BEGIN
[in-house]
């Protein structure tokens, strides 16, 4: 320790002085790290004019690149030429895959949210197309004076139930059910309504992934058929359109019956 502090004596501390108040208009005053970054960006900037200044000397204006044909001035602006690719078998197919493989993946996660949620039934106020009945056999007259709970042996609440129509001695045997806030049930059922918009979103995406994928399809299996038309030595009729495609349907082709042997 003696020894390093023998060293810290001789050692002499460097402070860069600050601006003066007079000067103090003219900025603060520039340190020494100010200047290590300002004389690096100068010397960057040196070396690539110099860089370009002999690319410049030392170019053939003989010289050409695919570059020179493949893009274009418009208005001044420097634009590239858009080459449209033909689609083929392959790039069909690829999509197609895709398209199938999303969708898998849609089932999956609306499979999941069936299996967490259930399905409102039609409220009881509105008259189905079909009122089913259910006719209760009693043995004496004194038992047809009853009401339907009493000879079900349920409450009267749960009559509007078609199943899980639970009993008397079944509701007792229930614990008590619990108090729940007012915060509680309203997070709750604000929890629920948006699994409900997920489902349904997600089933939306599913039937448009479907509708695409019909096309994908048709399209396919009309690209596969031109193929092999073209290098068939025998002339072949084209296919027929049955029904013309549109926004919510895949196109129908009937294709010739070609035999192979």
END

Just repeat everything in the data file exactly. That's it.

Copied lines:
[in-house]
């Protein structure tokens, strides 16, 4: 320790002085790290004019690149030429895959949210197309004076139930059910309504992934058929359109019956 502090004596501390108040208009005053970054960006900037200044000397204006044909001035602006690719078998197919493989993946996660949620039934106020009945056999007259709970042996609440129509001695045997806030049930059922918009979103995406994928399809299996038309030595009729495609349907082709042997 003696020894390093023998060293810290001789050692002499460097402070860069600050601006003066007079000067103090003219900025603060520039340190020494100010200047290590300002004389690096100068010397960057040196070396690539110099860089370009002999690319410049030392170019053939003989010289050409695919570059020179493949893009274009418009208005001044420097634009590239858009080459449209033909689609083929392959790039069909690829999509197609895709398209199938999303969708898998849609089932999956609306499979999941069936299996967490259930399905409102039609409220009881509105008259189905079909009122089913259910006719209760009693043995004496004194038992047809009853009401339907009493000879079900349920409450009267749960009559509007078609199943899980639970009993008397079944509701007792229930614990008590619990108090729940007012915060509680309203997070709750604000929890629920948006699994409900997920489902349904997600089933939306599913039937448009479907509708695409019909096309994908048709399209396919009309690209596969031109193929092999073209290098068939025998002339072949084209296919027929049955029904013309549109926004919510895949196109129908009937294709010739070609035999192979």